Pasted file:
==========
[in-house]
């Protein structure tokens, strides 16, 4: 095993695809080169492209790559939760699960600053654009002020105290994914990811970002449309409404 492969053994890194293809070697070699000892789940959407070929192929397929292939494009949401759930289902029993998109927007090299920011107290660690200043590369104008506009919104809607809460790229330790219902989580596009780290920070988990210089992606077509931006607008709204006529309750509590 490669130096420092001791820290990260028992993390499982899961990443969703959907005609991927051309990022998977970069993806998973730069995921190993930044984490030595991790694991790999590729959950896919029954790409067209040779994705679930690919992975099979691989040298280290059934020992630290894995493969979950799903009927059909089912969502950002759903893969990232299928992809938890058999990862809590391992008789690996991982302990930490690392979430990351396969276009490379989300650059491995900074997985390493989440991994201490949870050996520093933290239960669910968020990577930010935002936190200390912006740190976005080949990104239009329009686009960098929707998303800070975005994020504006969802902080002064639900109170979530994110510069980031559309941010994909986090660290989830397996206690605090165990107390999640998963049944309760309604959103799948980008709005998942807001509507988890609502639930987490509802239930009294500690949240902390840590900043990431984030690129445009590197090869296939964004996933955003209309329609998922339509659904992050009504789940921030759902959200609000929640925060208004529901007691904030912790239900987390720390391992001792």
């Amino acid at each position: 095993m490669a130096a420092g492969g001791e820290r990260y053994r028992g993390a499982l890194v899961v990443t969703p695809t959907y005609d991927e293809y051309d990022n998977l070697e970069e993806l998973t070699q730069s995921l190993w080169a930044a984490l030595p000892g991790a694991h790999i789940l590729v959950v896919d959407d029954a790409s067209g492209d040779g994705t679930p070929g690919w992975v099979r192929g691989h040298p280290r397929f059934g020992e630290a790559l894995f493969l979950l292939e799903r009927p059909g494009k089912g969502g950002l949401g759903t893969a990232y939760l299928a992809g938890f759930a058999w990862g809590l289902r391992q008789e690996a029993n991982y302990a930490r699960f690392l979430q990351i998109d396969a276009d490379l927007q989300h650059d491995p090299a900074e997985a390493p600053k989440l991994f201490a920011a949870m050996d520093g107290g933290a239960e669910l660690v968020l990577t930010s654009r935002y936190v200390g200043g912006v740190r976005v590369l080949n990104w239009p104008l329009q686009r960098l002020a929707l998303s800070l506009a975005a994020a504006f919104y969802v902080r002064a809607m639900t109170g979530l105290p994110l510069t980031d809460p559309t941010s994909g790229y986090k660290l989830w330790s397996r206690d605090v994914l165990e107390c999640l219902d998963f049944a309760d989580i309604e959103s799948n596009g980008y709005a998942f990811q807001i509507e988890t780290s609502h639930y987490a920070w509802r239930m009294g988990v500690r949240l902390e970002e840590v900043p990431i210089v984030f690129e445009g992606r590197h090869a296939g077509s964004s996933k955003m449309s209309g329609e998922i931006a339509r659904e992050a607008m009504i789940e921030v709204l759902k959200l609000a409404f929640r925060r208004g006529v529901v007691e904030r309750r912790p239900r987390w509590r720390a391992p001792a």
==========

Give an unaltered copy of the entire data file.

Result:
[in-house]
């Protein structure tokens, strides 16, 4: 095993695809080169492209790559939760699960600053654009002020105290994914990811970002449309409404 492969053994890194293809070697070699000892789940959407070929192929397929292939494009949401759930289902029993998109927007090299920011107290660690200043590369104008506009919104809607809460790229330790219902989580596009780290920070988990210089992606077509931006607008709204006529309750509590 490669130096420092001791820290990260028992993390499982899961990443969703959907005609991927051309990022998977970069993806998973730069995921190993930044984490030595991790694991790999590729959950896919029954790409067209040779994705679930690919992975099979691989040298280290059934020992630290894995493969979950799903009927059909089912969502950002759903893969990232299928992809938890058999990862809590391992008789690996991982302990930490690392979430990351396969276009490379989300650059491995900074997985390493989440991994201490949870050996520093933290239960669910968020990577930010935002936190200390912006740190976005080949990104239009329009686009960098929707998303800070975005994020504006969802902080002064639900109170979530994110510069980031559309941010994909986090660290989830397996206690605090165990107390999640998963049944309760309604959103799948980008709005998942807001509507988890609502639930987490509802239930009294500690949240902390840590900043990431984030690129445009590197090869296939964004996933955003209309329609998922339509659904992050009504789940921030759902959200609000929640925060208004529901007691904030912790239900987390720390391992001792």
């Amino acid at each position: 095993m490669a130096a420092g492969g001791e820290r990260y053994r028992g993390a499982l890194v899961v990443t969703p695809t959907y005609d991927e293809y051309d990022n998977l070697e970069e993806l998973t070699q730069s995921l190993w080169a930044a984490l030595p000892g991790a694991h790999i789940l590729v959950v896919d959407d029954a790409s067209g492209d040779g994705t679930p070929g690919w992975v099979r192929g691989h040298p280290r397929f059934g020992e630290a790559l894995f493969l979950l292939e799903r009927p059909g494009k089912g969502g950002l949401g759903t893969a990232y939760l299928a992809g938890f759930a058999w990862g809590l289902r391992q008789e690996a029993n991982y302990a930490r699960f690392l979430q990351i998109d396969a276009d490379l927007q989300h650059d491995p090299a900074e997985a390493p600053k989440l991994f201490a920011a949870m050996d520093g107290g933290a239960e669910l660690v968020l990577t930010s654009r935002y936190v200390g200043g912006v740190r976005v590369l080949n990104w239009p104008l329009q686009r960098l002020a929707l998303s800070l506009a975005a994020a504006f919104y969802v902080r002064a809607m639900t109170g979530l105290p994110l510069t980031d809460p559309t941010s994909g790229y986090k660290l989830w330790s397996r206690d605090v994914l165990e107390c999640l219902d998963f049944a309760d989580i309604e959103s799948n596009g980008y709005a998942f990811q807001i509507e988890t780290s609502h639930y987490a920070w509802r239930m009294g988990v500690r949240l902390e970002e840590v900043p990431i210089v984030f690129e445009g992606r590197h090869a296939g077509s964004s996933k955003m449309s209309g329609e998922i931006a339509r659904e992050a607008m009504i789940e921030v709204l759902k959200l609000a409404f929640r925060r208004g006529v529901v007691e904030r309750r912790p239900r987390w509590r720390a391992p001792a």